At first glance, I couldn’t see how a bust of geographer  Cholnoky Jenő ended up in Keszthely. He was born in Veszprém in 1870 and died in Budapest 80 years later. But then I read that he pioneered one of the earliest scientific studies of the Balaton and edited the Balaton Review. And, for lovers of trivia, he was the first person to project colour slides in the country – he’d made them himself by painstakingly painting his black-and-whites. He was an explorer at heart and a talented one at that. He wrote his first book at the tender age of 12 and when he was 17 he wrote and illustrated (with 105 drawings) a two-volume imaginary travelogue from Rijeka to the Rhine. When he was 26, he got funding for a study trip to China. He sailed on The Imperator on 3 December 1896 arriving in Shanghai via Suez, Bombay, Colombo, Singapore , and Hongkong, at the end of January in 1897. What an adventure that must have been. His was a solo expedition. From when he left Trieste to when he returned, 19 months (579 days) had passed. He spent 237 of those days in the field and walked about 6000 km. His task:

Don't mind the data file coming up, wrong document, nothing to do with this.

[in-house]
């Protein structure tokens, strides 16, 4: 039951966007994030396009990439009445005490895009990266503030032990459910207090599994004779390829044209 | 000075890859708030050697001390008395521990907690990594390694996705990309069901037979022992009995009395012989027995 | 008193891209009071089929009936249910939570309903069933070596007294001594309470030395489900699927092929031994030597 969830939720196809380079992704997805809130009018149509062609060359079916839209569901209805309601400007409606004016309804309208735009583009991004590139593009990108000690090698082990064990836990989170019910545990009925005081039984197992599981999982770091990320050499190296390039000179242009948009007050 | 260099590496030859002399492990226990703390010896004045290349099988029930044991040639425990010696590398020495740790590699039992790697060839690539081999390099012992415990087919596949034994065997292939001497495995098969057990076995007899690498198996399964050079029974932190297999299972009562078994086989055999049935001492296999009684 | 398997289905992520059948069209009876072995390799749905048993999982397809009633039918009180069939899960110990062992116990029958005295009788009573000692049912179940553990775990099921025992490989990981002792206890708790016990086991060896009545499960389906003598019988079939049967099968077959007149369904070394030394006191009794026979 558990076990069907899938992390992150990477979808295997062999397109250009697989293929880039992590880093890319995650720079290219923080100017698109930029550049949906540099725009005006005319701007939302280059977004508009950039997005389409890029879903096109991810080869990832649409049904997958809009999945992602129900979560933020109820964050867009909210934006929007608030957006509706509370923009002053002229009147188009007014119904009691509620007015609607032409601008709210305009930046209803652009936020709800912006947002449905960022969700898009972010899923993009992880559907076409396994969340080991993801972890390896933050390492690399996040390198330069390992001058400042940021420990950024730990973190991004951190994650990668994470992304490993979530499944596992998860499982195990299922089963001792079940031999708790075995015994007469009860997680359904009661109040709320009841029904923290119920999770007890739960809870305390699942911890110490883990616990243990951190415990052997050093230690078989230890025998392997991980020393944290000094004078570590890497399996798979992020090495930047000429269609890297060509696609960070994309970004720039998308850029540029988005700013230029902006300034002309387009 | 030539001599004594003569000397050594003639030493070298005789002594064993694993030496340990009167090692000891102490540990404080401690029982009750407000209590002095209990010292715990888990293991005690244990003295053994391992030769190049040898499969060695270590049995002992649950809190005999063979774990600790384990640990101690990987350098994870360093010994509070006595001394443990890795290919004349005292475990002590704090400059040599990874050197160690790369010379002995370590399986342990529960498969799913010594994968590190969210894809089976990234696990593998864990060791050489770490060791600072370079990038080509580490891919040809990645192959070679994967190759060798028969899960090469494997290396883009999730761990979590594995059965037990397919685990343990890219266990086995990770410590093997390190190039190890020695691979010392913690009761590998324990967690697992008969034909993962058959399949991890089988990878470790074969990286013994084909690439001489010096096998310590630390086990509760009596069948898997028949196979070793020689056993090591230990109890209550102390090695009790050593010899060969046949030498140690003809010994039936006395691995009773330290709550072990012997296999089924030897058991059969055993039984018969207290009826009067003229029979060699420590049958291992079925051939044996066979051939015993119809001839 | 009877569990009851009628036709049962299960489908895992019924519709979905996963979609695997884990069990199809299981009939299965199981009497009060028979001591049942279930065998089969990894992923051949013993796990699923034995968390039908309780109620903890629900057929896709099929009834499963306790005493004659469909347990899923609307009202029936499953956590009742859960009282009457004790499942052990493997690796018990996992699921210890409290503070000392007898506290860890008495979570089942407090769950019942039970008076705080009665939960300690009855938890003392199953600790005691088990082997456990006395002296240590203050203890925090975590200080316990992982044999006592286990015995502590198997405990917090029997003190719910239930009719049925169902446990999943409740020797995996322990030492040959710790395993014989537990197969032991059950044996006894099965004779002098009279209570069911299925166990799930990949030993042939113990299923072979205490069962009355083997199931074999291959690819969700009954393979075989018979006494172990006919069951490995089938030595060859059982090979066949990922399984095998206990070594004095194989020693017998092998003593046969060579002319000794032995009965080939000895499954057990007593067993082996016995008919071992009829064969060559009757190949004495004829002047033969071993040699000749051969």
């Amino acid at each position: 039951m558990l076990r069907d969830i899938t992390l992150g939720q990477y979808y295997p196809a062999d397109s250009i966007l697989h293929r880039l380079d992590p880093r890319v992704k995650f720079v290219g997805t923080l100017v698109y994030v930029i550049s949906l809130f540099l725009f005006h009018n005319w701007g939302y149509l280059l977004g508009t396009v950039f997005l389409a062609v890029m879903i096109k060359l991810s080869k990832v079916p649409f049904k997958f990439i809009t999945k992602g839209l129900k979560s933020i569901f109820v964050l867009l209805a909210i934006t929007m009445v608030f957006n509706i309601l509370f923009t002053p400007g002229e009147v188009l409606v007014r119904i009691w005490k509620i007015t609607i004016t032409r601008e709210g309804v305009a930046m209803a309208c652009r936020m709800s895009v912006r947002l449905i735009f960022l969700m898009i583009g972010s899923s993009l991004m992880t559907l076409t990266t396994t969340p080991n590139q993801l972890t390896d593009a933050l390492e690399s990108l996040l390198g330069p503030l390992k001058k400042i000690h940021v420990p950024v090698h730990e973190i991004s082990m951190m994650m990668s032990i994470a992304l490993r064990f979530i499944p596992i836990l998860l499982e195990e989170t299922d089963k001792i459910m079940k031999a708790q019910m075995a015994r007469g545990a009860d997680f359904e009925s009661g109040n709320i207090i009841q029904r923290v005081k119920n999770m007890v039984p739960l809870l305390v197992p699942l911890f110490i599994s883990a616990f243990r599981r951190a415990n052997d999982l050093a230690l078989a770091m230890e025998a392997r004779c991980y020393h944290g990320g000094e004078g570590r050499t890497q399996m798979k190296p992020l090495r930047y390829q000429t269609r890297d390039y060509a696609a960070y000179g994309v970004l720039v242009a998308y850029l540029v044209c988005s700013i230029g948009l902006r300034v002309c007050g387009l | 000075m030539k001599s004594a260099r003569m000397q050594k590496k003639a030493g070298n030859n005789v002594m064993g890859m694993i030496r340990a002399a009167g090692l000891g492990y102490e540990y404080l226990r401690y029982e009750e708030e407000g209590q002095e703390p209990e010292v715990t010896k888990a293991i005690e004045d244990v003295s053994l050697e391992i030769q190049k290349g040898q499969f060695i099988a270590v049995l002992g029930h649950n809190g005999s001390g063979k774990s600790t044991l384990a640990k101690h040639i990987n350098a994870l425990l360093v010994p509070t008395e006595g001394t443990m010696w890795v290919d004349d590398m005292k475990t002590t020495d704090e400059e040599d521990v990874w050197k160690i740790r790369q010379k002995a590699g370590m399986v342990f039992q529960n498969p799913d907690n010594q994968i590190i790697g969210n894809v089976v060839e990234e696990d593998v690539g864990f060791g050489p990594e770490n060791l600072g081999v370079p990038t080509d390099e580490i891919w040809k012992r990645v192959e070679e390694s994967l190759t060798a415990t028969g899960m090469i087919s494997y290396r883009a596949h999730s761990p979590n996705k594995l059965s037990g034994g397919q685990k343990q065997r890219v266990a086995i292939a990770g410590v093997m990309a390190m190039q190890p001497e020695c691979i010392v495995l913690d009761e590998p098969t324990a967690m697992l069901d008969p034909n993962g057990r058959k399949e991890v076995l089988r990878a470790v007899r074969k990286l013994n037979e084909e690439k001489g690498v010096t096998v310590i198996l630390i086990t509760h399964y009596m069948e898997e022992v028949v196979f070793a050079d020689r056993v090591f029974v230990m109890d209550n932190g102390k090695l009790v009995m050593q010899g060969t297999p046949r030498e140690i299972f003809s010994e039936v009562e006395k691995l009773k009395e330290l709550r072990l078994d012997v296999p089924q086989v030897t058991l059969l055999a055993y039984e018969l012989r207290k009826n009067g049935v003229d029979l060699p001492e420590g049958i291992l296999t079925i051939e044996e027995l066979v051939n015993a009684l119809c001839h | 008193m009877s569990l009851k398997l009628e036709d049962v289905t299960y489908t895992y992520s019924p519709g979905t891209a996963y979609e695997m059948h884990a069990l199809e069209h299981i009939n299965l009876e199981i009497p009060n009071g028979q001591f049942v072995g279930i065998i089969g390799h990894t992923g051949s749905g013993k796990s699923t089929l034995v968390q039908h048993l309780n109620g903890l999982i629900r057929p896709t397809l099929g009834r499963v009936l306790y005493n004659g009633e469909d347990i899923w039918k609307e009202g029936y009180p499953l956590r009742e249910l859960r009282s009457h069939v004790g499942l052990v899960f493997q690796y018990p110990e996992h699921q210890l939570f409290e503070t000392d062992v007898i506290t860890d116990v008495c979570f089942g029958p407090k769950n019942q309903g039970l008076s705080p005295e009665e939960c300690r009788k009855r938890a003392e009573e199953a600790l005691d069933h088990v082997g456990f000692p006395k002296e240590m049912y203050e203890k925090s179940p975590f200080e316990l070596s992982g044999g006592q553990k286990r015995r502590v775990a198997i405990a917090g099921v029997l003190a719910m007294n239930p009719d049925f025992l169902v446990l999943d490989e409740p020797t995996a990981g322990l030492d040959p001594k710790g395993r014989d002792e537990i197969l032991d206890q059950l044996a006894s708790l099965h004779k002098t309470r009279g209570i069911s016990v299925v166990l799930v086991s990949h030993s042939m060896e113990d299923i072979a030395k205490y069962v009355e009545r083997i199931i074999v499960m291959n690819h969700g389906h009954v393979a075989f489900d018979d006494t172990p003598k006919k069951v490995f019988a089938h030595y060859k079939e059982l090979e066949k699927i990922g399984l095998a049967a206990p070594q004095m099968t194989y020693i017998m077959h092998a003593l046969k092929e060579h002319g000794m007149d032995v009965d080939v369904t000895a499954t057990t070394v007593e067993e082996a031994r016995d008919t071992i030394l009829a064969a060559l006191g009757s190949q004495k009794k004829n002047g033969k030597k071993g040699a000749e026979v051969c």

To study the delta region of the large rivers of the Chinese plain, and of the causes and conditions of the changes in the Yellow River and Yangtze Riverbeds.

He’s one worth reading up on.

 

Kitaibel Pál was a botanist, born in what was Nagymarton (present-day Mattersburg, Austria) and died in Pest. He, too, was an explorer of sorts, travelling the Hungarian countryside covering some 20 000 km in his lifetime by foot or by coach and horse. Back in those days, botany was studied in conjunction with medicine, if at all. Kitaibel started off in Law and the moved to medicine so that he could study his passion: the natural sciences. His gravestone (note duly made to self to go find) is inscribed with the following testament to his life: